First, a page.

NHTSA: Fatalities Go Down as Seat-Belt Use Goes Up

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Seat-belt use has been increasing steadily each year for nearly the past two decades, and 2012 is no exception. According to a national study, overall seat-belt use increased to 86% this year, a 2% improvement from 2011.

The study, the National Occupant Protection Use Survey, is conducted annually by the National Highway Traffic Safety Administration’s National Center for Statistics. This year’s survey, which observes seat-belt use through real-world observations, studied more than 93,000 occupants of 73,460 vehicles between 7 a.m. and 6 p.m. June 4-17 at 1,700 randomly selected roadway sites, NHTSA stated.

Showing the greatest gains were the 17 Southern states; seat-belt use there spiked 5%, bringing its 2012 total to 85%. That’s more than double the increase of the Midwestern states. The dozen states surveyed in the Midwest posted a 2% increase, also for a total of 85%. Still, both those regions have a long way to go if they hope to catch the 13 Western states, where overall seat-belt use is 94%, following this year’s 1% uptick. Bringing up the rear, the Northeast posted no change in its seat-belt use for 2012, remaining at a nationwide low of 80%.

The Northeast’s last-place finish is somewhat counterintuitive considering that two-thirds of its states have laws allowing police to stop motorists solely for not using seat belts — the second most among the four surveyed regions. NHTSA’s survey showed that primary-enforcement states tend to have higher seat-belt-law compliance; combined, their national total this year increased by 3% for 90% overall. That’s compared with secondary-enforcement states that have weaker seat-belt laws, which this year made a 2% gain for 78% overall.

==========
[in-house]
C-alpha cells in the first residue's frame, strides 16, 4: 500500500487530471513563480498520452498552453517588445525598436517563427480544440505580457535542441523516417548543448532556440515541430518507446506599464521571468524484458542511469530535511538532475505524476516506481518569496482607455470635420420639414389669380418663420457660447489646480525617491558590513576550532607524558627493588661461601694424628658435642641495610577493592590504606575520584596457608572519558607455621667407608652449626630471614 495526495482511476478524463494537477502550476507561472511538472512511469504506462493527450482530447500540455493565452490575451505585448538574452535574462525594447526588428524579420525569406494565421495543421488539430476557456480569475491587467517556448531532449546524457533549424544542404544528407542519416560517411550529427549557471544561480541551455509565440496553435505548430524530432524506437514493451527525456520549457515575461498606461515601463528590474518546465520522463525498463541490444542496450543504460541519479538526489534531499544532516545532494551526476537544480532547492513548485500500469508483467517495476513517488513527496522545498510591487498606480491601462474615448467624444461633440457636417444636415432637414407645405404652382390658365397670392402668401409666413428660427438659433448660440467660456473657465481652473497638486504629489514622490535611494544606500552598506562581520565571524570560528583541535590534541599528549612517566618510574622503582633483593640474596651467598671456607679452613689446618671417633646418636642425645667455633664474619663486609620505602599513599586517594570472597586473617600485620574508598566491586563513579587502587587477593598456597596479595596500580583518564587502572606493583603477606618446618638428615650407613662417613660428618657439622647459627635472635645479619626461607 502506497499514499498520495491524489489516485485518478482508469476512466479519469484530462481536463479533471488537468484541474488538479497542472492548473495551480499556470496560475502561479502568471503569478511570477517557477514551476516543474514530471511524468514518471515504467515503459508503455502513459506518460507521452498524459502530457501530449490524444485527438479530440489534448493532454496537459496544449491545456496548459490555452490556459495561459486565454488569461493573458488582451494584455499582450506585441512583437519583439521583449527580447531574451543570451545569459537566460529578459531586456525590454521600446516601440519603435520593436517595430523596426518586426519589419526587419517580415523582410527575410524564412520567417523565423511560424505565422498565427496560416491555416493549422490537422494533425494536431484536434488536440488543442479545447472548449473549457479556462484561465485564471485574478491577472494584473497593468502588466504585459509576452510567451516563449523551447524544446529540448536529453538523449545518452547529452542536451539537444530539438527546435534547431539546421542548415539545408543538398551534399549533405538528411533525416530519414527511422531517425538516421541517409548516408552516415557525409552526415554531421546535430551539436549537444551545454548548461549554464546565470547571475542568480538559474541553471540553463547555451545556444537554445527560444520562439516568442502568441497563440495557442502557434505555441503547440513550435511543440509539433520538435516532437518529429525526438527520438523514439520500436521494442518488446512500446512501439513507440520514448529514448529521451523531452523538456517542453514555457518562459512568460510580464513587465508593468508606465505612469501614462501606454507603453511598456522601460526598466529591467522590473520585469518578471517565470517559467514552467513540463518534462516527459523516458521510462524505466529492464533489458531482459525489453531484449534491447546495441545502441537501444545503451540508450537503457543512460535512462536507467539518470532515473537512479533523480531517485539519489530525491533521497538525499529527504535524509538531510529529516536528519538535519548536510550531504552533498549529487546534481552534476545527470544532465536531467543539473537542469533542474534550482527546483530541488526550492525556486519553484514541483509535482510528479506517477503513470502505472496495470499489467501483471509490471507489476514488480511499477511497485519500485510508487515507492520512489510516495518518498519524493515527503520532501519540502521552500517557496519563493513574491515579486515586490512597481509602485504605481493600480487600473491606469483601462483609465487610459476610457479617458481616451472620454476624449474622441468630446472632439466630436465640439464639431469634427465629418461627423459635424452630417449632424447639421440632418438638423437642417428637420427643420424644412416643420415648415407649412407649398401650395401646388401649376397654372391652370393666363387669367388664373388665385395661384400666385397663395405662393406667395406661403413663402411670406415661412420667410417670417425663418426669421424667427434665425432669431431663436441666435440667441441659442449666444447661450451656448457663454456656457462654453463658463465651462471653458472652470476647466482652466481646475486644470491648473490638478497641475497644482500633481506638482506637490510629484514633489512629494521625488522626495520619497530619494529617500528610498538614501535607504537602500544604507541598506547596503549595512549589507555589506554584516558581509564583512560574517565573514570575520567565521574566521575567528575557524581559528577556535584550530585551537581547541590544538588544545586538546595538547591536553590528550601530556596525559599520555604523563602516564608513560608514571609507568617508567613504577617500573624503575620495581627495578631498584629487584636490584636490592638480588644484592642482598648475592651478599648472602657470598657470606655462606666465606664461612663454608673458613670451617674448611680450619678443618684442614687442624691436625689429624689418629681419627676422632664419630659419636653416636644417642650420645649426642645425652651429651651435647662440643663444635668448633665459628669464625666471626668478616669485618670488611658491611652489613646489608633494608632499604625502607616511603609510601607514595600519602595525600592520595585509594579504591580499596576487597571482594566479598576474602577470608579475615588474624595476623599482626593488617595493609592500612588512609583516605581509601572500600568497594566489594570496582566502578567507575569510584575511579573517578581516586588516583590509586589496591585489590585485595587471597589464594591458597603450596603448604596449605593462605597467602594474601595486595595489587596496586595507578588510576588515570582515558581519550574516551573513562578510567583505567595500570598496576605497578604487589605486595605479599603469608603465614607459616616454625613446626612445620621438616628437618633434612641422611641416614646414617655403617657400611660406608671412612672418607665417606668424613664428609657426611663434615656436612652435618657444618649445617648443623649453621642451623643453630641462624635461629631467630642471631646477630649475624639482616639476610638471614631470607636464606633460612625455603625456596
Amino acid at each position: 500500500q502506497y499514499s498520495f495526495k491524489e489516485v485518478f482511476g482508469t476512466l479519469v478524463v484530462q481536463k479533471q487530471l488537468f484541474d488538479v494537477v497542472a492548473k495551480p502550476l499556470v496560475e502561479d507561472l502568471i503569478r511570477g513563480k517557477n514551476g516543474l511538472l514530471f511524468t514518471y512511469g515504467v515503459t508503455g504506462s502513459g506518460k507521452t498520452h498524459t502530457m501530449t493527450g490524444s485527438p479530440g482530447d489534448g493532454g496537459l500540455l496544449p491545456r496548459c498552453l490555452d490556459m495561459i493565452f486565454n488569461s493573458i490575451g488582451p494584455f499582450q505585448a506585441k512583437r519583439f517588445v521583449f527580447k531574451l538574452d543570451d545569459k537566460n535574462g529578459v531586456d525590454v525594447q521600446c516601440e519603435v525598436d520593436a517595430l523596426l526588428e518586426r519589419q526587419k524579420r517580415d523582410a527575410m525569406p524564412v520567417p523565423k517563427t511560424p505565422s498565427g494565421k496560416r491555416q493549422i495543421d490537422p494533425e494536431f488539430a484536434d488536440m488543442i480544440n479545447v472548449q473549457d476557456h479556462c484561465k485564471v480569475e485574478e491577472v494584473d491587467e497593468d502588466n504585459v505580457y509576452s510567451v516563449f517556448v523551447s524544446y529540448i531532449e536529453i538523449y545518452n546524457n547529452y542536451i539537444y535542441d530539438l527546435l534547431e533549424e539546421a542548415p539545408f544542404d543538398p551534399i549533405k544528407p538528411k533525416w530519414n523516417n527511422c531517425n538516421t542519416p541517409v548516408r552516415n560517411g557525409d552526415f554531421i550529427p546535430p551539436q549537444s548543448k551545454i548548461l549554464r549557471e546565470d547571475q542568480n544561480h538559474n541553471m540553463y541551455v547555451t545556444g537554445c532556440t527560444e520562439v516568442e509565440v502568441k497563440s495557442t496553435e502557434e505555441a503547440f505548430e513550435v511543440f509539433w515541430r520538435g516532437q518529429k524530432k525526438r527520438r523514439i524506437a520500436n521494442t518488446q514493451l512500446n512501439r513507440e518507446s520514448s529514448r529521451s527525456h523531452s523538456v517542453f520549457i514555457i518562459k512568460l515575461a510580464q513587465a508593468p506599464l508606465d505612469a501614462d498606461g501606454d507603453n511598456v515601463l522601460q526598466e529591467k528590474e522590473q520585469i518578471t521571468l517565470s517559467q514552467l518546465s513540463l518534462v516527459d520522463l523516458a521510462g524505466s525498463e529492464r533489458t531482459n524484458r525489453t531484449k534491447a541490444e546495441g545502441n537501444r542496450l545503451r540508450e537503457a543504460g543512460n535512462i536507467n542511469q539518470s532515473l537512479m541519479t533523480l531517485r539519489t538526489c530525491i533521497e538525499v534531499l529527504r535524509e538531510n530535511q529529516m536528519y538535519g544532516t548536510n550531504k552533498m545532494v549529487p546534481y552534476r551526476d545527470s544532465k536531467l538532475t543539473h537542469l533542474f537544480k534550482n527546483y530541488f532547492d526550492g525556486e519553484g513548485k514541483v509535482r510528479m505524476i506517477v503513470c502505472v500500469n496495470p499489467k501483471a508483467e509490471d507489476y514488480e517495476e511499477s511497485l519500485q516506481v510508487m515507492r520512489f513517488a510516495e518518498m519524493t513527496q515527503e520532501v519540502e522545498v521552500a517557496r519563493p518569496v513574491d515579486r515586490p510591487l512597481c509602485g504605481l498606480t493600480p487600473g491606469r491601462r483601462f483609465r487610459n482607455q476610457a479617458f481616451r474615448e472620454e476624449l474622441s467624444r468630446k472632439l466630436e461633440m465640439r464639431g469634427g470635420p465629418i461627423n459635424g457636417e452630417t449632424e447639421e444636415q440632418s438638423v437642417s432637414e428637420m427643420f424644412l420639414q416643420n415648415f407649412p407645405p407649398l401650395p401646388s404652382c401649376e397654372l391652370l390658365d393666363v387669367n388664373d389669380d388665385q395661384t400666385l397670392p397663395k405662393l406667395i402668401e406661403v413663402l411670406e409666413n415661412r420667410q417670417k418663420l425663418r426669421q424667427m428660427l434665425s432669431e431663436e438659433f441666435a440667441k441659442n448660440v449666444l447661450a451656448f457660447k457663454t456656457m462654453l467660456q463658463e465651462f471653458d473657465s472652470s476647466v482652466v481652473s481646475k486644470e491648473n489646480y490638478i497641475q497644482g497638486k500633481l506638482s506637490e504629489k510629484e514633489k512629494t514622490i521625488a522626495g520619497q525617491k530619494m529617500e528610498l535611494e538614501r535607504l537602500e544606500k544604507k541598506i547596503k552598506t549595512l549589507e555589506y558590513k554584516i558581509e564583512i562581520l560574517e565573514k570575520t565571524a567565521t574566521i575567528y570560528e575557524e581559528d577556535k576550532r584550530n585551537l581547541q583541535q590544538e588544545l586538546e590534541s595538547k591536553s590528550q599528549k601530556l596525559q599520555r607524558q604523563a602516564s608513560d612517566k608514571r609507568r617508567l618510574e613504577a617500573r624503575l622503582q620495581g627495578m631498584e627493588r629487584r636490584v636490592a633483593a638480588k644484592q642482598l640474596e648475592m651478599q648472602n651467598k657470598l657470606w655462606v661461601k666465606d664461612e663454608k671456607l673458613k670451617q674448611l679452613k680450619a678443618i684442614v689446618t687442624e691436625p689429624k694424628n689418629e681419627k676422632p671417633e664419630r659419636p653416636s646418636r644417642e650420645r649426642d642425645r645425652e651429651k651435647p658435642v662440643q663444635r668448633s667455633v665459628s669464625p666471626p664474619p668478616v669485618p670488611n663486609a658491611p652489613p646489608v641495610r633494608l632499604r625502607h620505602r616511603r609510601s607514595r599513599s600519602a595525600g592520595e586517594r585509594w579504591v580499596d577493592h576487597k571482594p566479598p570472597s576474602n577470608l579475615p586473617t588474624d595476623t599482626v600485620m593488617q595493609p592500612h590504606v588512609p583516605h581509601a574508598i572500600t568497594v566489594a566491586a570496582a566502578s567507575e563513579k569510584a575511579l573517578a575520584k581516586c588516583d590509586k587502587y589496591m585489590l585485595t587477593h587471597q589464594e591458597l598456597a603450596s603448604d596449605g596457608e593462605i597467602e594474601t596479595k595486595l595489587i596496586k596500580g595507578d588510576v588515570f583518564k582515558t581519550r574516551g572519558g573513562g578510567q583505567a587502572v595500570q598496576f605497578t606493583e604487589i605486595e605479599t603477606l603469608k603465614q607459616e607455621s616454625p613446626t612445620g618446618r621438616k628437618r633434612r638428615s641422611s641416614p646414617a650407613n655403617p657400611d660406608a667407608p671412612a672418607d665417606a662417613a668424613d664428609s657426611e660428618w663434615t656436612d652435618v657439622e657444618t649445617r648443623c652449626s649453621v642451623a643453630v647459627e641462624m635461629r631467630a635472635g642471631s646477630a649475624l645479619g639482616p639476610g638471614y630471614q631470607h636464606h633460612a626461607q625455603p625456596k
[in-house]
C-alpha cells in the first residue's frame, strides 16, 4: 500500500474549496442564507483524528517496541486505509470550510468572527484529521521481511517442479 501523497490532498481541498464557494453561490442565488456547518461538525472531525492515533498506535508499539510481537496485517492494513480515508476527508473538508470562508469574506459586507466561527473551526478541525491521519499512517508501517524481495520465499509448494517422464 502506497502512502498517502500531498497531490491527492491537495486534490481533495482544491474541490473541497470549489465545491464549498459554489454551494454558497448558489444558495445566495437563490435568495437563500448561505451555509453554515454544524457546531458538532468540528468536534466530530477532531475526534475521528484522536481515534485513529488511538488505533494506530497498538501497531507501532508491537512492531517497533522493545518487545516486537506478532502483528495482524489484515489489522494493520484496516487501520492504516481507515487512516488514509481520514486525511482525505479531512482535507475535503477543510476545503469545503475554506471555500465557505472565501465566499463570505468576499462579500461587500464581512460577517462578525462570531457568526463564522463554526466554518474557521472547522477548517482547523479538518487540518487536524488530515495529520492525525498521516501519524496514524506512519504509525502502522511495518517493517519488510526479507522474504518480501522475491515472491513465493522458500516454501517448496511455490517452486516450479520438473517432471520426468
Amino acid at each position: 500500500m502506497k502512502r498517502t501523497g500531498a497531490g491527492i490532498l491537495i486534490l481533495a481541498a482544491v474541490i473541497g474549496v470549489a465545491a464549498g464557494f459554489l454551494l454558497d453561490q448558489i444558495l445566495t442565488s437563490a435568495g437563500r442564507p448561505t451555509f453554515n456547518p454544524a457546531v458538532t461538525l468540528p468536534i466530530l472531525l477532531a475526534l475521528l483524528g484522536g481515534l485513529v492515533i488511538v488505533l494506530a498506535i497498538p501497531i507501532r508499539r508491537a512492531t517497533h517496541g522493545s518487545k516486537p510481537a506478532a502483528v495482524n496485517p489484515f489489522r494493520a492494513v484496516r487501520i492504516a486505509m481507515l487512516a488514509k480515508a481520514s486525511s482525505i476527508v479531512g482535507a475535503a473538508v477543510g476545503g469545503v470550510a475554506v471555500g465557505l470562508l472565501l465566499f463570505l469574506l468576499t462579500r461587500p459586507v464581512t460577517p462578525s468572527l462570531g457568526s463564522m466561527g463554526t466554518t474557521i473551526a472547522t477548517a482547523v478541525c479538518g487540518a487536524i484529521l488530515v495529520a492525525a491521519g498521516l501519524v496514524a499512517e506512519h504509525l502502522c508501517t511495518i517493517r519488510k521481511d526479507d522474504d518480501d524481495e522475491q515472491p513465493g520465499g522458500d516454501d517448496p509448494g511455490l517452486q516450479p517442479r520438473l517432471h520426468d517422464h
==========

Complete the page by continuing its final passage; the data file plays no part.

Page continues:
In the South, only two of 16 states and the District of Columbia are secondary-enforcement compared with more than half of the Midwest. Meanwhile in the West, which has the greatest seat-belt compliance overall, fewer than half of the individual states are primary-enforcement.

Other areas of the survey posting 2012’s greatest gains in seat-belt use include motorists driving through light fog (a 6% increase); in slow traffic (4%); and in light traffic (4%). Even the group of surveyed motorists with the poorest compliance — pickup truck drivers — showed a 3% improvement for 77% overall.

According to NHTSA figures, steady seat-belt-use increase since 1994 has been accompanied by a comparably steady reduction in daytime passenger-vehicle fatalities. As of 2010, the last year for which fatality data was available, the number had been reduced by 42%.

“Research has found that lap/shoulder seat belts, when used, reduce the risk of fatal injury to front-seat passenger car occupants by 45 percent and the risk of moderate-to-critical injury by 50 percent,” NHTSA said in a statement. “In 2010 alone, seat belts saved an estimated 12,546 lives.”

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Former Assistant Managing Editor-News Matt Schmitz is a veteran Chicago journalist indulging his curiosity for all things auto while helping to inform car shoppers. Email Matt Schmitz

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